Do Not Extend The .Com Contract!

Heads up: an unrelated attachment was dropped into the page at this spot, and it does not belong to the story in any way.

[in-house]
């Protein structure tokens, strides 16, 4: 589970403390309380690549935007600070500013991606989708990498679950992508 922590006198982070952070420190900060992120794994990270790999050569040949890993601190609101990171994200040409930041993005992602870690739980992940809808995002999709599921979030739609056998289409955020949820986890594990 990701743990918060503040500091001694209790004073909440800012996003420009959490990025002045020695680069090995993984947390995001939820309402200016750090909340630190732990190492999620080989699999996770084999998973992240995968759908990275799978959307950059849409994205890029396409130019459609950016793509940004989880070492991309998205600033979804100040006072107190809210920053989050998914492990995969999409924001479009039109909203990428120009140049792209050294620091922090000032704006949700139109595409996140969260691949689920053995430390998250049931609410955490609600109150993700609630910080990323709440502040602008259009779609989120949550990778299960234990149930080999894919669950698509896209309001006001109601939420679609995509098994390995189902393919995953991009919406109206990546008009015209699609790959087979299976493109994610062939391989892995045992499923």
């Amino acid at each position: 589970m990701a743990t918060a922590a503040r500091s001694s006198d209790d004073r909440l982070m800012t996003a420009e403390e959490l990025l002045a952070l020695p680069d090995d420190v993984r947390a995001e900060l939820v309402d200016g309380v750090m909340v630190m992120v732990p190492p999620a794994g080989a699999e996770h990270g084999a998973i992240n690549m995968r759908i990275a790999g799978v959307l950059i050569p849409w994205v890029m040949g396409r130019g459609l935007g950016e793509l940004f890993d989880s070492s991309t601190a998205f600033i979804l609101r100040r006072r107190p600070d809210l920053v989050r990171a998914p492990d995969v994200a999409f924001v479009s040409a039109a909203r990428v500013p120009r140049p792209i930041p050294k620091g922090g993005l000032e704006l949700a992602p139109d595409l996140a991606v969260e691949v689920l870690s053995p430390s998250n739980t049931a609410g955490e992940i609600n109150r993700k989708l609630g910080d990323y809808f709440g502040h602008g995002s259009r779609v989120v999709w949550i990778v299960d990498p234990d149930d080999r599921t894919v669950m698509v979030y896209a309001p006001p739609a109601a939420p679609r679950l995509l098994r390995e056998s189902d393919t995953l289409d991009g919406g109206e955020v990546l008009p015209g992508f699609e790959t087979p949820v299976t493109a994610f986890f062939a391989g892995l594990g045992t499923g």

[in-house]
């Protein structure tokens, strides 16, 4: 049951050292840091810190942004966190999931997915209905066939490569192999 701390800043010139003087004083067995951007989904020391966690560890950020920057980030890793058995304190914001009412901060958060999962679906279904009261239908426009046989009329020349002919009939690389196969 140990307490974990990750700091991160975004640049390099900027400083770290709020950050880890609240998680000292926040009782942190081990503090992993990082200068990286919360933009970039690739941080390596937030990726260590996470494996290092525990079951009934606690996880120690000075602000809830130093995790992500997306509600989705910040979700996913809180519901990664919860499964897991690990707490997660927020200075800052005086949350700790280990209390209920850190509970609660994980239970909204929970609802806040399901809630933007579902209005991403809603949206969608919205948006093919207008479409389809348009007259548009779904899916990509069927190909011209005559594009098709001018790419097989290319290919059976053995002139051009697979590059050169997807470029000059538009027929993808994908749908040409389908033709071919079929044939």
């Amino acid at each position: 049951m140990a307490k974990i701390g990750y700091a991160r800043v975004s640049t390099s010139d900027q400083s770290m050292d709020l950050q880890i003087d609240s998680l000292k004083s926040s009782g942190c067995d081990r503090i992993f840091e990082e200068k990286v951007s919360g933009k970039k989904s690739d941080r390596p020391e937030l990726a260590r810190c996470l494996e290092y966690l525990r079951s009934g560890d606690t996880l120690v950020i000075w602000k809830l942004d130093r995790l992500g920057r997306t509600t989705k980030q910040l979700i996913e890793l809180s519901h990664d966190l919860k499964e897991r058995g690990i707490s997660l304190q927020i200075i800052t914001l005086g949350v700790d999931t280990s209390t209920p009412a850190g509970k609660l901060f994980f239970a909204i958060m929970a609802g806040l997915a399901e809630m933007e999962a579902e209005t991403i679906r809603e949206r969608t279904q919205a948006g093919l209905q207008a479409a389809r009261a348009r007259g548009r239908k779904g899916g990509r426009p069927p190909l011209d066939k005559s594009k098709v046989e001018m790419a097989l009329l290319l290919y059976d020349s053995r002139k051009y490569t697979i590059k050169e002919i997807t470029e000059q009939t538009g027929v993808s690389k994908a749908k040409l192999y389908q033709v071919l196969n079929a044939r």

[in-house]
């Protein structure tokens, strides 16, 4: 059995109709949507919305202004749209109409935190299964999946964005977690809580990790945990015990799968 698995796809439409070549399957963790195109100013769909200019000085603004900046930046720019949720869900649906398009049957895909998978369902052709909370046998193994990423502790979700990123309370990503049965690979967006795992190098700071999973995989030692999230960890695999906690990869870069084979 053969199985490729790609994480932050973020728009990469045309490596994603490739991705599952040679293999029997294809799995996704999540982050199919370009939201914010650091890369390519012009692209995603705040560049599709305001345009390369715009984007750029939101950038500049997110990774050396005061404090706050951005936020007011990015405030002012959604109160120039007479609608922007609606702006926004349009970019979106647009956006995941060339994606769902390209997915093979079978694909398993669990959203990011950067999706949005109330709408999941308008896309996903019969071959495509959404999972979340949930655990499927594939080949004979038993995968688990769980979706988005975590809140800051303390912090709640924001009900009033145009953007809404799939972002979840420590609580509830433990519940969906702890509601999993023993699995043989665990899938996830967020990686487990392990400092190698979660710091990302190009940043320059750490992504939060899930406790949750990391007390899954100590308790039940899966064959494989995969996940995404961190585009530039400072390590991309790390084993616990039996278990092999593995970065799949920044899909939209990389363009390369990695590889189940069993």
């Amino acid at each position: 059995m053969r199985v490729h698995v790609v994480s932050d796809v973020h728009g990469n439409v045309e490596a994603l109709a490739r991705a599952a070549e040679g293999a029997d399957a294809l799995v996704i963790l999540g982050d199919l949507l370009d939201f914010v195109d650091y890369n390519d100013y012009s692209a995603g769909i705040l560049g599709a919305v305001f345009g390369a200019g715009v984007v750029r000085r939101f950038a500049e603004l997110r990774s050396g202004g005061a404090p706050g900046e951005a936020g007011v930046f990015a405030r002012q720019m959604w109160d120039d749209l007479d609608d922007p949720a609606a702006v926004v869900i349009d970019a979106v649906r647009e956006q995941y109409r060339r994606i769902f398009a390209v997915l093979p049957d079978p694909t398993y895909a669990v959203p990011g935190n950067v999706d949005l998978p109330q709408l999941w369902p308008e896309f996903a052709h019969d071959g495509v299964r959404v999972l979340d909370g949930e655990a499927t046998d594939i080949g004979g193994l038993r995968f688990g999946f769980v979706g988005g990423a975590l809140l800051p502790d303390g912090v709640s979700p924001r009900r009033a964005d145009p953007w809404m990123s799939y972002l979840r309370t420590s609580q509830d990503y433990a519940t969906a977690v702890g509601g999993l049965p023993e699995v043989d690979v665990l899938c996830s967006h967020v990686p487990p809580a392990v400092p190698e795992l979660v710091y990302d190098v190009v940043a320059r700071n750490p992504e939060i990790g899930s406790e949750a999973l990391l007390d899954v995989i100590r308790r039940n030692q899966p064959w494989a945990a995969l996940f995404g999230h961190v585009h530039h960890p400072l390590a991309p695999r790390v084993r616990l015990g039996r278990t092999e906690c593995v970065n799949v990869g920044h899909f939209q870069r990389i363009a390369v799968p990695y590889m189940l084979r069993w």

ICANN, This contract extension should not be considered. As others have already commented, this contract needs to be put out for a competitive bid. The only thing this contract extension does is that it protects the VeriSign monopoly over the .com top level domain and pads VeriSign's shareholders pockets with billions of dollars of free cash flow. As others have stated in the past, the .com registry should be operated for $1 or $2 per domain name per year. As technology advances, hardware becomes more powerful and IT infrastructure becomes cheaper and easier to deploy. There is no reason that .com domain prices should be so ridiculously high, just because one company holds a monopoly over operating a simple database. VeriSign, as a registry, does not even have customers outside of registrars. The registry amazingly does not maintain a database of more than only a few fields of data per domain name. And the registry is not even required to maintain whois records, as this is done by each individual domain name registrar. The process of operating a TLD is quite trivial, especially as we now have hundreds of companies doing it with the gTLD rollout. There is no reason that VeriSign should be given a presumptive right to renew the .com contract without putting it through a proper bid process where other companies can submit offers to run the registry. There is a good chance VeriSign will be re-awarded the contract through a competitive bid process, but ICANN cannot continue to allow the monopoly over .com domain names to continue as is. It is appalling that ICANN allow this egregious and gluttonous behavior to continue. Back in 2012 I commented on ICANN's public forum regarding the 2012 contract renewal: https://forum.icann.org/lists/com-renewal/msg00016.html At the time I had pointed out that bandwidth prices go down every year. Servers become more powerful every year. The overall costs of IT go down every year. And that VeriSign's network and infrastructure is already built. Now, more than 4 years later, we can see how true this really is. VeriSign's own 2015 Annual Report and 2016 Proxy report states "Our planned property and equipment expenditures for 2016 are anticipated to be between $40.0 million and $50.0 million and will primarily be focused on infrastructure upgrades and enhancements to our product portfolio." This is practically peanuts when revenues are over $1 billion per year, and non-GAAP operating margins for VeriSign are estimated to be as much as $726 million in 2016. Based on their own projections. In VeriSign's 2015 Annual Report the company promotes that the .com registration base "represents a 6% increase over the base at the end of the prior year." This is not from VeriSign's doing, but merely because .com is the most sought after domain name extension. And as the .com namespace grows and continues to become more valuable, VeriSign is making more and more windfall profits every year. VeriSign is already making boatloads of cash, hand over fist. VeriSign promotes this themselves in their most recent Annual Report stating "Revenues totaled $1,059 million for 2015, marking the fifth straight year of revenue expansion while steadily growing our margins and free cash flow." With such a lucrative monopoly, this is exactly why VeriSign wants an early renewal on the .com namespace. And for a longer period of time. VeriSign wants to lock in its gluttonously profitable monopoly. VeriSign is trying to pull a fast one by saying this is more secure and stable for the domain name system. However, it is obvious this EARLY EXTENSION is a greedy attempt to lock in one of this centuries most amazing deals, which is not in favor of the global Internet community. This contract renewal is only good for one company: VeriSign. ICANN's core values state that it should "[promote] competition in the registration of domain names where practicable and beneficial in the public interest." The mere consideration of an early contract extension on the .com contract with VeriSign at the current pricing is 100% against ICANN's core values. And a slap in the Internet Community's face. ICANN should not allow this early extension. Nor should ICANN even consider it. ICANN should encourage and promote competition. ICANN should work in the public's favor and do what is possible to force this contract to go to public tender, and/or to force VeriSign to change the gluttonous windfall rate that it has on the .com contract. Absolute worst case scenario, ICANN should work to force VeriSign into pricing that would at the very least reflect the profits VeriSign was making in 2012. But not protect this wildly profitable monopoly for an additional 10 years to come. The proposed early extension of the .com contract should not be considered!!! Keven Dabney Internet Professional and Evangelist